The problem was that, like English, Spanish has many ‘false friends’ i.e. words we think we recognise and know, but which can actually mean something very different. A friend of mine once introduced a very important Bolivian lady in Argentina. The Argentineans understood him to say ‘Venerable lady’, but unfortunately where she came from the words meant ’Old Cow!’

It is the same with German. Although my daughter has taught in Germany I have never tried to learn, but I do know that it can be full of pitfalls for English speakers.

Hut for instance in English is a small building, in German a hat. The English wear boots, the Germans sail in them. We take the rind off an orange, in Germany to take the rind would be to move a cow. If a German gives you rat he is giving advice. We eat kippers, but to them a kipper is a dump truck. This is only the beginning.

There are phrases that just don’t translate in every tongue. ‘It’s black over …( the next words depend upon where you come from but ‘our mother’s’ is one version. It actually means ‘It’ll rain soon.’ Earlier on this afternoon I quite literally ‘put the icing on the cake’, but that phrase usually means the something extra that makes something really special. ‘To tie someone in knots’ means to confuse them – which is probably how you are feeling by now. I have a friend who has been in England for three years who, if I’m speaking to her one to one, manages to communicate very well, but recently we have been meeting in a larger group where idiom is used a lot and she is struggling. As she and her husband only have English as their common language it can make conversation a little stilted, but we get there. They now have a son of about 18 months. I have assured Carlotta that when her son starts school his English will be perfect and hers will improve in leaps and bounds – which bought another puzzled look until I explained that I meant very quickly. She now writes down phrases that she doesn’t understand and either asks for an explanation at the time or we work it out later. Recent examples have been ‘Beat his brains out’, ‘going to seed’, ’a trump card’, ‘a bad apple’, ‘one pencil short of a box’. I’m not going to tell you what they mean, but leave it as a puzzle for you. If you get really stuck ask someone. It’s as good a way as any to make new friends.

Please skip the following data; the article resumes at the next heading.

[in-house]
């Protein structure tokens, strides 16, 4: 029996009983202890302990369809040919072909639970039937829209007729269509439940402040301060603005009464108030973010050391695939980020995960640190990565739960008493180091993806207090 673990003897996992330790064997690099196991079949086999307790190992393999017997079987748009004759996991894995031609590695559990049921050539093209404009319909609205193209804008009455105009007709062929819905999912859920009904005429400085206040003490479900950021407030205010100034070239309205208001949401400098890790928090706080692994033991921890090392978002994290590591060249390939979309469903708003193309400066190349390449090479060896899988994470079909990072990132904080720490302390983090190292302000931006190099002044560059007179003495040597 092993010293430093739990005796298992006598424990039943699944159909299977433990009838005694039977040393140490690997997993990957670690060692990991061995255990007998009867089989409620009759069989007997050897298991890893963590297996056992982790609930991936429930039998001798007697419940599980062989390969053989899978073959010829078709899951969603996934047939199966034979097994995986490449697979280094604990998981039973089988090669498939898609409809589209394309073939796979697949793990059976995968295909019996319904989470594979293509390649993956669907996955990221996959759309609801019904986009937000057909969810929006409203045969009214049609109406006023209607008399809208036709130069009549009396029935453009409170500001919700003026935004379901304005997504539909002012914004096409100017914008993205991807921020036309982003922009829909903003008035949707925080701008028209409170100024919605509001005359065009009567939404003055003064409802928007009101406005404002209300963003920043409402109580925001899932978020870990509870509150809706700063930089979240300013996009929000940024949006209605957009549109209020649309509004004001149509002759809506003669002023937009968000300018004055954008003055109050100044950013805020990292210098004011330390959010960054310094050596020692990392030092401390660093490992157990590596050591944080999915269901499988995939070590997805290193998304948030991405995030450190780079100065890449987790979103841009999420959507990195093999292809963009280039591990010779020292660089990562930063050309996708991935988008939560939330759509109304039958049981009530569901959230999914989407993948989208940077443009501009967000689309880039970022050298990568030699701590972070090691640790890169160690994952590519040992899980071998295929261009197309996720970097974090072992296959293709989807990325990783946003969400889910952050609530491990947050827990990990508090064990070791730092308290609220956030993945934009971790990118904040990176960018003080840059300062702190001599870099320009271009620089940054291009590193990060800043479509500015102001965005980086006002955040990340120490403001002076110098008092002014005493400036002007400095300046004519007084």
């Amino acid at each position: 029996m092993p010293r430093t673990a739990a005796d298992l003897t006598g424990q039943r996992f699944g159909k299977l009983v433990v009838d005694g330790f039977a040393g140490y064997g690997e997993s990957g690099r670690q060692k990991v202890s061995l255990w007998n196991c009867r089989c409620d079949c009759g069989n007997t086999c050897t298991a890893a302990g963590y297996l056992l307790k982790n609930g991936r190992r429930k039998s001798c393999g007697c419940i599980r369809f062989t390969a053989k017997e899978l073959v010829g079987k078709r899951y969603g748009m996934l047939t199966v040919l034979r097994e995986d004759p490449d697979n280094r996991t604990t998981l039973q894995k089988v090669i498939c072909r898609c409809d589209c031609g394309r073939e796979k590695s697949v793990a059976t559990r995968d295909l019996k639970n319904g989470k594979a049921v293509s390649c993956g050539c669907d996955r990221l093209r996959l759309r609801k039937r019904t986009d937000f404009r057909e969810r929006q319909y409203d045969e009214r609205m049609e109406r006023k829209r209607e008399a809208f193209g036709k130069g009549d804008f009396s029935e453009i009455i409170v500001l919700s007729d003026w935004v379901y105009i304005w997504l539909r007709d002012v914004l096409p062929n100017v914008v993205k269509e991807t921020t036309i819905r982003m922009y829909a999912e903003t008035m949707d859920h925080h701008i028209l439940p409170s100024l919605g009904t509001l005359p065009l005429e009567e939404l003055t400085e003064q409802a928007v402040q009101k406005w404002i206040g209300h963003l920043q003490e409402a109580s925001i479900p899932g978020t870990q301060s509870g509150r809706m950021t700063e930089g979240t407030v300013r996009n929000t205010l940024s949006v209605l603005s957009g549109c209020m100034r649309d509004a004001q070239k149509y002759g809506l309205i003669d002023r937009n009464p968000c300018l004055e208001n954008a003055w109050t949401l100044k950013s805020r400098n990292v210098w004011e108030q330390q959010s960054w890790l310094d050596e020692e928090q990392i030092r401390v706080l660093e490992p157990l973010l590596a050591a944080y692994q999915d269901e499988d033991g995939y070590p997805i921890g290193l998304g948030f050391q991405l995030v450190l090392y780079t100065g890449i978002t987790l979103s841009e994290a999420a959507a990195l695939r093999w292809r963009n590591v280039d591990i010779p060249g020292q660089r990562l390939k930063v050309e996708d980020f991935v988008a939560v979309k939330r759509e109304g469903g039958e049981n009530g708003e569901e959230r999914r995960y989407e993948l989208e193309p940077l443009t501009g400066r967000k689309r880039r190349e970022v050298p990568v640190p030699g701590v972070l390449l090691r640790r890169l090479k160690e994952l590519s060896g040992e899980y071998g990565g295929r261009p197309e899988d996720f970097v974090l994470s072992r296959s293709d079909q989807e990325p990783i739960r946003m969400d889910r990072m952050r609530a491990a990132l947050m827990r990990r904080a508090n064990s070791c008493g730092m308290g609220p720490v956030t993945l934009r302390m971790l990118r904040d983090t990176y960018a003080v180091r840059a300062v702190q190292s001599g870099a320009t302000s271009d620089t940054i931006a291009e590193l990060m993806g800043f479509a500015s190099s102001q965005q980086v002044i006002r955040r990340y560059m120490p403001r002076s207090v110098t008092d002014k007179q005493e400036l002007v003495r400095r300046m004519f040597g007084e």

Whichever language you speak there will be similar examples - so take care out there, but be bold, and if you get it wrong, just laugh. I do.

Do you know a false friend in your language?  Share it on the forum.

English is Always Changing

by Margaret Watson


I studied linguistics at university. The emphasis was on how language changed over the years from Beowulf to hip-hop.

We are decorating at the moment so old books have been moved and I have in front of me ‘Historical Slang’ - some 50,000 terms, many of them quite crude, that are no longer used by English speakers. Elsewhere I have ‘Hobson, Jobson’ a book of words used in British India – some of which are still in use both by Indians and Brits, but most of which are obscure to say the least.

Where Do I Come From?

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by Margaret Watson


I was born only a few miles from the geographical centre of England. My cousin, the daughter of my mother’s twin, was born a few weeks earlier only 18 miles further south. Throughout our childhood we saw each other several times a month. You would think then that our accents would be similar, but even in this relatively small island there are numerous differences – few men from Cornwall would understand first time round someone from Tyneside in the North East and vice versa. My cousin and I are quite similar in lots of ways, we even look alike and in early photographs it is difficult to tell her children from mine. However, we pronounce many words rather differently. She has always lived below the line that differentiates those who use a long vowel and those who cut it short. – She says ‘BARTH’ and I say ‘BATH’. She says ‘PARTH’ and I say ‘PATH’. My children, who spent their early years in the south and grew up near Manchester, have combined the two - They have a ‘BARTH’ in the ‘BATH’ or even a ‘BATH’ in the ‘BARTH’, while hers are definitely southerners.

by Michael Ugilini

The English language has a rich history within the theatre. From the plays of William Shakespeare and George Bernard Shaw, to those of Arthur Miller, Tennessee Williams, and Lerner and Loewe, among others, the variety is endless. With so many great dramas, comedies, and musicals to choose from there is ample opportunity for anyone to build their English vocabulary through plays and the theatre. On top of the classics are hosts of modern contemporary plays that one can choose from to learn new words and phrases. Plays and theatre are truly enjoyable tools for learning English.